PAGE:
Aunt Xue, now that she was in the Garden, concerned herself only with the welfare of the cousins and disciplining of their maids; in other domestic matters, however important, she was unwilling to intervene. You-shi, too, although she visited the Rong-guo mansion daily, did little more than hear the roll-call and was most unwilling to exercise any real authority. As the only responsible person left in it she already had her hands full with the affairs of the other mansion and was kept extremely busy seeing that the temporary lodg?ings near the Palace which Grandmother Jia and the other ladies retired to in between ceremonies were kept regularly supplied with food and bedding and so forth.
While the senior members of the Ning-guo and Rong-guo mansions were so busy, the stewards and stewardesses of the two mansions were no less occupied, some of them in accompanying their mistresses each day to and from the Palace, some in attending to the provisioning and maintenance of the temporary lodgings, and some as an advanced party who staffed the lodgings in readiness for their mistresses’ arrival.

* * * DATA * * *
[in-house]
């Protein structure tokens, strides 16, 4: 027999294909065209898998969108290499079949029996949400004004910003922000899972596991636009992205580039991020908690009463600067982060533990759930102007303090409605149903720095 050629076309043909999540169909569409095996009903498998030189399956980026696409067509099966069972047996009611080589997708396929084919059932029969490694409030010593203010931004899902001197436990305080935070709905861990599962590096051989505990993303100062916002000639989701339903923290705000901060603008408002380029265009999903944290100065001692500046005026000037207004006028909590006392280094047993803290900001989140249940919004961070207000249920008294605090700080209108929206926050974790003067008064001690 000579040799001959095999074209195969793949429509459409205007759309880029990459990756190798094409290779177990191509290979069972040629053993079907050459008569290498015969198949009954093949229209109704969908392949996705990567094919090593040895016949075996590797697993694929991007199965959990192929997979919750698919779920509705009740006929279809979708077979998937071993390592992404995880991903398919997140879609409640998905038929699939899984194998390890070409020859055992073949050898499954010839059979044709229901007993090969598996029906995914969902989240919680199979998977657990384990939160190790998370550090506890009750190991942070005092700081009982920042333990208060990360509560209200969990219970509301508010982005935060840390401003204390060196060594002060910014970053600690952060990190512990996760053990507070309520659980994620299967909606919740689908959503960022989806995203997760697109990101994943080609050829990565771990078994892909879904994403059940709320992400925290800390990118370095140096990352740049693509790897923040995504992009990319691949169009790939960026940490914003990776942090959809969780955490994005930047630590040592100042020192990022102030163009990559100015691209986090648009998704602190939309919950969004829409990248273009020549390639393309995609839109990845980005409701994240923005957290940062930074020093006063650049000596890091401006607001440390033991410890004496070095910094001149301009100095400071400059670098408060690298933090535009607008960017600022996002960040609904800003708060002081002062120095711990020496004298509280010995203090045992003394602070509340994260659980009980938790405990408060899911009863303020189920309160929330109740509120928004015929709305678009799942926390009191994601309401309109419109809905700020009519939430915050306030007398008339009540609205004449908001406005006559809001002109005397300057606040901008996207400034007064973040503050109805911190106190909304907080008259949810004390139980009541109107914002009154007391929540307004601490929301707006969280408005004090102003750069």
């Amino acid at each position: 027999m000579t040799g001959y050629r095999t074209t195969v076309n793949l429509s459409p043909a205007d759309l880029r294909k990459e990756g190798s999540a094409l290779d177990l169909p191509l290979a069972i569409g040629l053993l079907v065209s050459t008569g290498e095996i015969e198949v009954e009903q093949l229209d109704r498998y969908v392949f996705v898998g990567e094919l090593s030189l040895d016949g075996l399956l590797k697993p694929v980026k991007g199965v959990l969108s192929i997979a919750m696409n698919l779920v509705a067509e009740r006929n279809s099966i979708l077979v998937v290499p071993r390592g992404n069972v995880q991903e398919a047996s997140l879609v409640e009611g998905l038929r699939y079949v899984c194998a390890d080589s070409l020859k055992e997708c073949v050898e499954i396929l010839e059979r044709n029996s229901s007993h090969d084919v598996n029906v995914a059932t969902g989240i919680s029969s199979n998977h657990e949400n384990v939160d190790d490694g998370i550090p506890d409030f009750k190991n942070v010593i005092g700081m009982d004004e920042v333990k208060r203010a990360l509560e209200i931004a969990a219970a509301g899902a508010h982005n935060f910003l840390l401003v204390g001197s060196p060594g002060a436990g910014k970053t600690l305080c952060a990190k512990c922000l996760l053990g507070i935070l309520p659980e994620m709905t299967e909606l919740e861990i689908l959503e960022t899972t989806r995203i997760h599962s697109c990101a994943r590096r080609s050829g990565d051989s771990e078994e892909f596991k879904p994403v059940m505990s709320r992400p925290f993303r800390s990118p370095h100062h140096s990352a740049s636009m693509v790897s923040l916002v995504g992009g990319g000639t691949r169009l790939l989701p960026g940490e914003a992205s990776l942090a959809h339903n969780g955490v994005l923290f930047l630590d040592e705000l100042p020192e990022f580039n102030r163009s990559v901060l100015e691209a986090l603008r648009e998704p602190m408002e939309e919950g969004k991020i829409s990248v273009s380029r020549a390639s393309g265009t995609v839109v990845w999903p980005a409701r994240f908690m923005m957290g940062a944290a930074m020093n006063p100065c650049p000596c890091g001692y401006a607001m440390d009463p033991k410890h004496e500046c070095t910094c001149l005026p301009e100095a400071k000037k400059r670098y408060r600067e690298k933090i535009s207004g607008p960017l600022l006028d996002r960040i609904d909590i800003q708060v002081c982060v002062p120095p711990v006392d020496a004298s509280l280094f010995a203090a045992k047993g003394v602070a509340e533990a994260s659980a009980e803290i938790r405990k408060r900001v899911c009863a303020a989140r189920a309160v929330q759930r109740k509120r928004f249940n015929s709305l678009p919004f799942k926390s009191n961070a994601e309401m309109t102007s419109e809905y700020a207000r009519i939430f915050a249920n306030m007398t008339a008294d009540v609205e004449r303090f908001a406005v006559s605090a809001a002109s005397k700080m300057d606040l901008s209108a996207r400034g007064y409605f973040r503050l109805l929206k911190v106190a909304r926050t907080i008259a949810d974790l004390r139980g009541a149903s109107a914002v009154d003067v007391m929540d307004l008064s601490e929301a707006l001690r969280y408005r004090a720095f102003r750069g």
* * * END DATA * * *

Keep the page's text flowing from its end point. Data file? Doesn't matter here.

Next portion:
Lacking the discipline normally imposed by these officers, the domestics of both mansions who remained behind grew slovenly in their duties or took advantage of the exceptional circumstances to ally themselves with those placed temporarily in charge as a means of scoring off fellow-servants. Of the male staff at Rong-guo House only Lai Da and one or two others remained. Nearly all Lal Da’s most trusted lieutenants had gone. Owing to their inexperience he was finding the replacements he had made extremely unserviceable -and so stupid: their peculations were so transparently gross, their reports so patently unreliable, their recommendations so obviously biased; he would have had difficulty in enu?merating all the defects he found in them or the troubles they caused him.